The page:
Verse 1. - Seven women shall take hold of one man. This verse has been well called a "companion picture to Isaiah 3:6, 7." As there, in the evil time of God's judgment, the despairing men are represented as" taking hold" of a respectable man to make him their judge, so now the despairing women "take hold" of such a man and request him to allow them all to be regarded as his wives. There has been such a destruction - men are become so scarce - that no otherwise can women escape the shame and reproach of being unwedded and childless. Our own bread will we eat. They do not ask him to support them; they are able and willing to support themselves. To take away; rather, take thou away - the imperative mood, not the infinitive. Our reproach. Children were regarded as such a blessing in the ancient times that to be childless was a misfortune and a subject of reproach. Hagar "despised" the barren Sarai (Genesis 16:4). Her "adversary provoked Hannah sore, because the Lord had shut up her womb" (1 Samuel 1:6). Compare the lament of Antigone, who views it as a disgrace that she descends to the tomb unwed (Soph., 'Antig.,' 11. 813-816). Among the Jews childlessness was a special reproach, because it took away all possibility of the woman being in the line of the Messiah's descent (comp. Isaiah 54:1-4). And in that day seven women shall take hold of one man,.... Not in the days of Ahaz, when Pekah, son of Remaliah, slew in Judah a hundred and twenty thousand men in one day, 2 Chronicles 28:6 as Kimchi thinks; for though there was then such a destruction of men, yet at the same time two hundred thousand women, with sons and daughters, were carried captive by the Israelites, 2 Chronicles 28:8 but in the days of Vespasian and Titus, and in the time of their wars with the Jews; in which were made such slaughters of men, that there were not enough left for every woman to have a husband; and therefore "seven", or a great many, sue to one man to marry them, contrary to their natural bashfulness. It is a tradition of the Jews, mentioned both by Jarchi and Kimchi, that Nebuchadnezzar ordered his army, that none of them should marry another man's wife; wherefore every woman sought to get a husband; but the time of this prophecy does not agree with it:

saying, we will eat our own bread, and wear our own apparel; which used to be provided for wives by their husbands, and that according to law, Exodus 21:10 but rather than be without a husband, they promise, in order to engage him to marry them, to provide food and raiment for themselves, by their own labour. The Arabic version adds,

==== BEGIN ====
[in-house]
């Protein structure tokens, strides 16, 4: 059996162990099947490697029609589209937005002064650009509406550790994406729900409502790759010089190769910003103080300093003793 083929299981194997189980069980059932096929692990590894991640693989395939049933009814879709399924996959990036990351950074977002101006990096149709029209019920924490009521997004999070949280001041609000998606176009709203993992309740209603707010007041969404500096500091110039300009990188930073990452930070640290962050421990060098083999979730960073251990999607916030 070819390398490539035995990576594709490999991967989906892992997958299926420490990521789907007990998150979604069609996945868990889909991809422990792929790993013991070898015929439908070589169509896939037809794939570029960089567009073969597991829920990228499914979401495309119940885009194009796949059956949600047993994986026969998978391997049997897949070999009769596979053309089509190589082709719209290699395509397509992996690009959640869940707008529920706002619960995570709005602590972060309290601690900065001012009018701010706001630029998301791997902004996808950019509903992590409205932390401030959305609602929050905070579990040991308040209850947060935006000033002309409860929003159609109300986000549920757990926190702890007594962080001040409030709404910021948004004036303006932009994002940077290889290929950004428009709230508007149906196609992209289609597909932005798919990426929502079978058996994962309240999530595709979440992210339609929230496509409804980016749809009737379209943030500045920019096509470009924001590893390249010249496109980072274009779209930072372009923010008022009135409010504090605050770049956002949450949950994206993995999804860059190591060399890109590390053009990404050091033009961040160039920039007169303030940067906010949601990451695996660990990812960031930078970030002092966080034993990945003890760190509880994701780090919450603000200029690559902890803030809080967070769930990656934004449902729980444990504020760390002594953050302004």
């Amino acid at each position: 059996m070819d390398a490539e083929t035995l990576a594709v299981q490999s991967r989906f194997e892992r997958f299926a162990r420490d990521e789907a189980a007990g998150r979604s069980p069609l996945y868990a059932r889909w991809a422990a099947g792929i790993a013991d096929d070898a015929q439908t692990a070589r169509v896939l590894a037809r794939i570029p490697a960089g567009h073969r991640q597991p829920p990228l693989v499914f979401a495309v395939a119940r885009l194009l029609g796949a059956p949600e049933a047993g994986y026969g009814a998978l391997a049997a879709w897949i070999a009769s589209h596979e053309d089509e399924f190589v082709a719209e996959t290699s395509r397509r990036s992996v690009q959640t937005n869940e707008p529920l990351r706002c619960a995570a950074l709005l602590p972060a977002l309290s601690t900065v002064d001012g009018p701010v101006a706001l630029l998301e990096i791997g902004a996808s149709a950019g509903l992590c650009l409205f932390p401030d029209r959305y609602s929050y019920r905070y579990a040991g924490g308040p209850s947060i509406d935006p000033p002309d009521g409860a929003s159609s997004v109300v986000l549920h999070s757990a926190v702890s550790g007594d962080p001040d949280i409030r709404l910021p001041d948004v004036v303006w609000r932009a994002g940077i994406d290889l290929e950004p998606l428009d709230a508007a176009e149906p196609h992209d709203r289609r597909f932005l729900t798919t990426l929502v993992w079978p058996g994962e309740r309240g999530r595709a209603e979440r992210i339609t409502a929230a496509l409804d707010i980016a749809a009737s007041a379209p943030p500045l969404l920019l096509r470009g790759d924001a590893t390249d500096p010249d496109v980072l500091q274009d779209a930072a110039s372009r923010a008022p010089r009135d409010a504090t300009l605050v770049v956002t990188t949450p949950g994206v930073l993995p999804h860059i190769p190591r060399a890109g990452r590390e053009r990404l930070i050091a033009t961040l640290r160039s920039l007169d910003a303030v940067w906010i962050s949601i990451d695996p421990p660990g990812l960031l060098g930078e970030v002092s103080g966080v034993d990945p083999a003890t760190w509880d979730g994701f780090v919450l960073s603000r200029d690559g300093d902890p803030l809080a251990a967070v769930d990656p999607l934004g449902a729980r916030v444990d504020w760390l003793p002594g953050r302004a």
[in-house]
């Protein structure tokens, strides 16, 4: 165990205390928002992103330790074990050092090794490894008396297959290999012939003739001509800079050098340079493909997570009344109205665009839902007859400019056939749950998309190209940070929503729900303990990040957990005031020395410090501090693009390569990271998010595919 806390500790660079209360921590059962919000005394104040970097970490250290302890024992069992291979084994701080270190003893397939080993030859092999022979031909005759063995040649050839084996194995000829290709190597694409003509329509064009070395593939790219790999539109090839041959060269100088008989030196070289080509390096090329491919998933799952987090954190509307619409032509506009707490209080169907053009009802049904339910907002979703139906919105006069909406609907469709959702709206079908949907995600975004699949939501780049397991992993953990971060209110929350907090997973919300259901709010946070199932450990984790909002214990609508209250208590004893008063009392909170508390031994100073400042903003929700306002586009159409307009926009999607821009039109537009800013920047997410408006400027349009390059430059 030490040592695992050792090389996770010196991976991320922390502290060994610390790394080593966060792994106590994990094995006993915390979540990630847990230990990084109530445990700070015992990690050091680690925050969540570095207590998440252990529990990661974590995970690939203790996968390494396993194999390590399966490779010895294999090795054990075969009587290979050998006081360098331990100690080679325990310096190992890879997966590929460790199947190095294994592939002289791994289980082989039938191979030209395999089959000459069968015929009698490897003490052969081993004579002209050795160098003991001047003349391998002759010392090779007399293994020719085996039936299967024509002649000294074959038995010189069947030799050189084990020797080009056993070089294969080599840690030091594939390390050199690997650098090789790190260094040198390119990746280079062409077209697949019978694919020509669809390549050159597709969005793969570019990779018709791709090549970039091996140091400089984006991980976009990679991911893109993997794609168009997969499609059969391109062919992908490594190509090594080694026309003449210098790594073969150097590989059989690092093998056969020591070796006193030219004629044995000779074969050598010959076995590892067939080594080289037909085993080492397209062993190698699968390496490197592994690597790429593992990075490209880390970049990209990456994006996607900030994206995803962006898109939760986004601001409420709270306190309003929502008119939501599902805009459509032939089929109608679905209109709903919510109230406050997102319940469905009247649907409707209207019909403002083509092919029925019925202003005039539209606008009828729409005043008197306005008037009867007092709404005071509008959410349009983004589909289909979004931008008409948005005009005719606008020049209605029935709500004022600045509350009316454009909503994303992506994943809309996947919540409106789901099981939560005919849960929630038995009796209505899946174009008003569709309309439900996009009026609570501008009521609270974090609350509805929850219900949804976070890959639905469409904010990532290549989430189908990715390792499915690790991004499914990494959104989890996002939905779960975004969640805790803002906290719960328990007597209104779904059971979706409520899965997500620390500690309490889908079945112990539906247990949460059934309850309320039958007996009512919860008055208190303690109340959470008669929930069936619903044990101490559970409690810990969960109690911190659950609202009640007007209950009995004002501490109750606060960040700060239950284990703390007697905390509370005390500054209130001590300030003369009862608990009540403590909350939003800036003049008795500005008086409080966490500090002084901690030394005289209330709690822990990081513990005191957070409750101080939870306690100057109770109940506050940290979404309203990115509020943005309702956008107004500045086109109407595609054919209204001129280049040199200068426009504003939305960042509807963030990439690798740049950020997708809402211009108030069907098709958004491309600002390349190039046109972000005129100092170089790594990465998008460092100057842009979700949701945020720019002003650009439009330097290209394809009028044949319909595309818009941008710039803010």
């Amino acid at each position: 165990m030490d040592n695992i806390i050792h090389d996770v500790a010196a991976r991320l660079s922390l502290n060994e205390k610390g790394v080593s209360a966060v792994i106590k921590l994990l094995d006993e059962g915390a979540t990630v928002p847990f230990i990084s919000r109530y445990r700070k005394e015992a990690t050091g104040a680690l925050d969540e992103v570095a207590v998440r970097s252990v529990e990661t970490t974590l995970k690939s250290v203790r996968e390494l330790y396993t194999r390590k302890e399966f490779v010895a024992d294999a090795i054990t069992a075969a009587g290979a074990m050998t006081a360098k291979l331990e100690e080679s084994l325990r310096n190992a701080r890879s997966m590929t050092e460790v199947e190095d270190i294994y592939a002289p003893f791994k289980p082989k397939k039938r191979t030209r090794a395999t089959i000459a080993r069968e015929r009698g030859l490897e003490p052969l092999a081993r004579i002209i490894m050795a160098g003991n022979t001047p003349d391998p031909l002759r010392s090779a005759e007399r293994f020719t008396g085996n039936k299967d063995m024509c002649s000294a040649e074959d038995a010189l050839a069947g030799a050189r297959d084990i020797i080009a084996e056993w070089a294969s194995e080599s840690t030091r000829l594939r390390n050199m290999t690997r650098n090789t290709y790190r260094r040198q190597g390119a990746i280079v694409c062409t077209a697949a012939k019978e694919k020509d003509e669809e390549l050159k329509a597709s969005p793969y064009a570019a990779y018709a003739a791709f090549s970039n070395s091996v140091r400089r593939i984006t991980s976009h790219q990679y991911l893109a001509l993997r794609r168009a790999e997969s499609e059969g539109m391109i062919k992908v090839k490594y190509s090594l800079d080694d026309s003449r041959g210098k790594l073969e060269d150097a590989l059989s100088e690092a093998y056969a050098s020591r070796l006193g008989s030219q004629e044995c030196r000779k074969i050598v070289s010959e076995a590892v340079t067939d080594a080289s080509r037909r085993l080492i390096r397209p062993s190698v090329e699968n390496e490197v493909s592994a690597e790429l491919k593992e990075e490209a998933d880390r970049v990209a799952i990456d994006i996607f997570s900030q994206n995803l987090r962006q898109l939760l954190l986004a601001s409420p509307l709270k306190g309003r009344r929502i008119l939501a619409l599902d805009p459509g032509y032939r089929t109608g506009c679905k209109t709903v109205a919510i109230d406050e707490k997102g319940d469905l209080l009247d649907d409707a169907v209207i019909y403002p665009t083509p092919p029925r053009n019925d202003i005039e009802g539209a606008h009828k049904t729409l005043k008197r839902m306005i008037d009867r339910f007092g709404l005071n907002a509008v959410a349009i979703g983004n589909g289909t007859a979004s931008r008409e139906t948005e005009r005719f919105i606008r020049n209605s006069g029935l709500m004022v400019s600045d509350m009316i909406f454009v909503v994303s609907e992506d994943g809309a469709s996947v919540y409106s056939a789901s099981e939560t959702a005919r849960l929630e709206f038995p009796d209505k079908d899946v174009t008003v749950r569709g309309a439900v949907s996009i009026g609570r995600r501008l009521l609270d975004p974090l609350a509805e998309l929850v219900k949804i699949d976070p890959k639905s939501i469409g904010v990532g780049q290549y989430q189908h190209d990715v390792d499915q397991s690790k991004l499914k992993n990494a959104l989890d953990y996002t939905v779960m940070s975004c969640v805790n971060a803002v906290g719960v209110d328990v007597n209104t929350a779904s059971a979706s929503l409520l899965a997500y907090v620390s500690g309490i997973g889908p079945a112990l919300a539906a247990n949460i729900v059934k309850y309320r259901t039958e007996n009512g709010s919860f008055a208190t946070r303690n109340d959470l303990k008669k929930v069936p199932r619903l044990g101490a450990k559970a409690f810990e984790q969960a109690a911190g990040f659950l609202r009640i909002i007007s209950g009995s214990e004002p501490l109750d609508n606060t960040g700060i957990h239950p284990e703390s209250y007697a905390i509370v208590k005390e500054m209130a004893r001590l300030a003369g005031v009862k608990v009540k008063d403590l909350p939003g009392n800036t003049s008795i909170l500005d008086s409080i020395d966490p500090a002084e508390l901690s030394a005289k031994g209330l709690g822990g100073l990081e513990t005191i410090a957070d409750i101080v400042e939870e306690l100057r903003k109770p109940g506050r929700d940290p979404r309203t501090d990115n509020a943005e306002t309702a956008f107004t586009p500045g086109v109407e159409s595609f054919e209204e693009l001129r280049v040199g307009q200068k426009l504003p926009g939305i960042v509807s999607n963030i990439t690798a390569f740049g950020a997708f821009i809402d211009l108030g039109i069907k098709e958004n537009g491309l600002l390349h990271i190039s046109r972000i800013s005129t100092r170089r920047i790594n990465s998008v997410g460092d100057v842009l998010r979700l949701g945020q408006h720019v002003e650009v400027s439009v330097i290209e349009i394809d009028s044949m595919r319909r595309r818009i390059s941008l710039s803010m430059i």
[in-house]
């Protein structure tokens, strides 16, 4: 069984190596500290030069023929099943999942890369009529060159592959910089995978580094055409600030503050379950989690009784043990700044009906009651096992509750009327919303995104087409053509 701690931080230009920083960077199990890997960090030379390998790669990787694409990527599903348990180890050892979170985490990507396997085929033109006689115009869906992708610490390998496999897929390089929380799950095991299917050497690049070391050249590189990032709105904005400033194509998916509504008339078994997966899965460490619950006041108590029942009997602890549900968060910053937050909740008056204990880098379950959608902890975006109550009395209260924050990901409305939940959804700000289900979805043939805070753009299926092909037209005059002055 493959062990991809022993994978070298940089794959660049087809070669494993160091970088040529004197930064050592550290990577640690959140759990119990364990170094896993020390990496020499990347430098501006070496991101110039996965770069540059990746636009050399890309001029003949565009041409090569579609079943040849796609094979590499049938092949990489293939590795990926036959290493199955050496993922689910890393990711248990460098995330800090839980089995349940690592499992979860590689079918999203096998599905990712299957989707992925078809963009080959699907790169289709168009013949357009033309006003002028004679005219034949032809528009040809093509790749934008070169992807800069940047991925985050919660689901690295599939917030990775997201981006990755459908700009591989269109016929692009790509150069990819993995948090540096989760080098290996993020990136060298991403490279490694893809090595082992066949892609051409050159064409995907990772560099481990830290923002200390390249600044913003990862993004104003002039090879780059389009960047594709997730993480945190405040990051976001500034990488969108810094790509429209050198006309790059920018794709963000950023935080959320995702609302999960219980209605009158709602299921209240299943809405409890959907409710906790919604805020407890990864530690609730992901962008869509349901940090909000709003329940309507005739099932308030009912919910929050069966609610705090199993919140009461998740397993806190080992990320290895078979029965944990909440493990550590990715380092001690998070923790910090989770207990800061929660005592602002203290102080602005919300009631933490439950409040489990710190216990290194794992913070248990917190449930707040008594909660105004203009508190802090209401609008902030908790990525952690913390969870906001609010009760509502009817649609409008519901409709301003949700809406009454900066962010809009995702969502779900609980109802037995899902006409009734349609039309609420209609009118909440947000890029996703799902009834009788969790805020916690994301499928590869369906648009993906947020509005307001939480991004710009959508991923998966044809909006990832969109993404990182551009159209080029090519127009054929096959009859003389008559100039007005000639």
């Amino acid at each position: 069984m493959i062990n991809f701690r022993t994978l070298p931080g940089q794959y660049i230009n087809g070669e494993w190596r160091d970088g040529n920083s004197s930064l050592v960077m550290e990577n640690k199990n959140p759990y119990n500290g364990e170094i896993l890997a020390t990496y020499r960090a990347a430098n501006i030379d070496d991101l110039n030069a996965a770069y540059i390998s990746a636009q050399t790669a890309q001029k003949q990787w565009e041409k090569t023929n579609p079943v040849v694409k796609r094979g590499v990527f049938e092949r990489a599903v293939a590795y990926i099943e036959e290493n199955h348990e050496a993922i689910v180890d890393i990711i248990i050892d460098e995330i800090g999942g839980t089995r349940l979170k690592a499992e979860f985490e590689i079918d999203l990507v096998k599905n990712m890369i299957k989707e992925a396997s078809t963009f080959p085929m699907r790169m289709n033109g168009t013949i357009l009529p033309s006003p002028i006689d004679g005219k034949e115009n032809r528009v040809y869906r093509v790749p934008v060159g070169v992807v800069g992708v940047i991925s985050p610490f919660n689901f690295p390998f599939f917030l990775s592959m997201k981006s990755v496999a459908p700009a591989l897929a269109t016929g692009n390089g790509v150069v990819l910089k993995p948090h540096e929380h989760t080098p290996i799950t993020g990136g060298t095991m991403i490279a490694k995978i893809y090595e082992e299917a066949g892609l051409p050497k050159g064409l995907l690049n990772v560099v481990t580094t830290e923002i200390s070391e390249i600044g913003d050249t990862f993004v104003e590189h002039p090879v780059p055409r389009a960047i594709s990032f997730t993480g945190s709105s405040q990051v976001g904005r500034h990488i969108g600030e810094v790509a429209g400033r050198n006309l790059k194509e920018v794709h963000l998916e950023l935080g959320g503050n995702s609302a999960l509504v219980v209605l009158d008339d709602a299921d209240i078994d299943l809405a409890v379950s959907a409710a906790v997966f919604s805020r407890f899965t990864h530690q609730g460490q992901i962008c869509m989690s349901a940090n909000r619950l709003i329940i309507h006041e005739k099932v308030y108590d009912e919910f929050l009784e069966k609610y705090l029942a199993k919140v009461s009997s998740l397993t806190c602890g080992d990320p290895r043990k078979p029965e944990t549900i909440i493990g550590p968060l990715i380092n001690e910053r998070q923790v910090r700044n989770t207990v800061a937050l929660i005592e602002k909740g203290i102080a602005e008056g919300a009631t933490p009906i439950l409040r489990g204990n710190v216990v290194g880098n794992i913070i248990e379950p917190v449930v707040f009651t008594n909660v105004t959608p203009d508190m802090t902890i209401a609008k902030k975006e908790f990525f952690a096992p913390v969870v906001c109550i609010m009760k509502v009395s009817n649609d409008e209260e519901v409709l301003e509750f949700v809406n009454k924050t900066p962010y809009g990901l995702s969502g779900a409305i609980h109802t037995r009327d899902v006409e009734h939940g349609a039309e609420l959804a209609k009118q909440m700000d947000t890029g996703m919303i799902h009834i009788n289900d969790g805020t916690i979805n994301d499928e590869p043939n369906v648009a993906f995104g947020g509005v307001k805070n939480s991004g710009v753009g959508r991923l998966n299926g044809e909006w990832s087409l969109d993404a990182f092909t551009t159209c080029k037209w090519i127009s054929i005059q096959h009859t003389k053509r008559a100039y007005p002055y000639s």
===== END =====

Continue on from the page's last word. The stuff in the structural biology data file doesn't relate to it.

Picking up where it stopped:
"neither in anything will we be troublesome:''

only let us be called by thy name; let us be married to thee, let us become thy wives; for upon marriage the woman was called by her husband's name:

to take away our reproach: of being unmarried, and having no offspring: or it may be rendered in the imperative, "take away our reproach" (l); so the Targum, Septuagint, and Oriental versions. The words may be accommodated in a spiritual sense to some professors of religion, who lay hold on Christ in a professional way, but spend their money for that which is not bread, and live upon their own duties and services, and not on Christ, and wear their own rags of righteousness, and not his robe; only they desire to be called by the name of Christians, to take away the reproach of being reckoned Pagans or infidels.

(l) "aufer probrum nostrum", Junius & Tremellius, Piscator; "aufer ignominiam nostram", Cocceius. CHAPTER 4

Isa 4:1-6.

that day—the calamitous period described in previous chapter.

seven—indefinite number among the Jews. So many men would be slain, that there would be very many more women than men; for example, seven women, contrary to their natural bashfulness, would sue to (equivalent to "take hold of," Isa 3:6) one man to marry them.

eat … own bread—foregoing the privileges, which the law (Ex 21:10) gives to wives, when a man has more than one.

reproach—of being unwedded and childless; especially felt among the Jews, who were looking for "the seed of the woman," Jesus Christ, described in Isa 4:2; Isa 54:1, 4; Lu 1:25.4:1 This first verse belongs to the third chapter. When the troubles should come upon the land, as the unmarried state was deemed reproachful among the Jews, these women would act contrary to common usage, and seek husbands for themselves.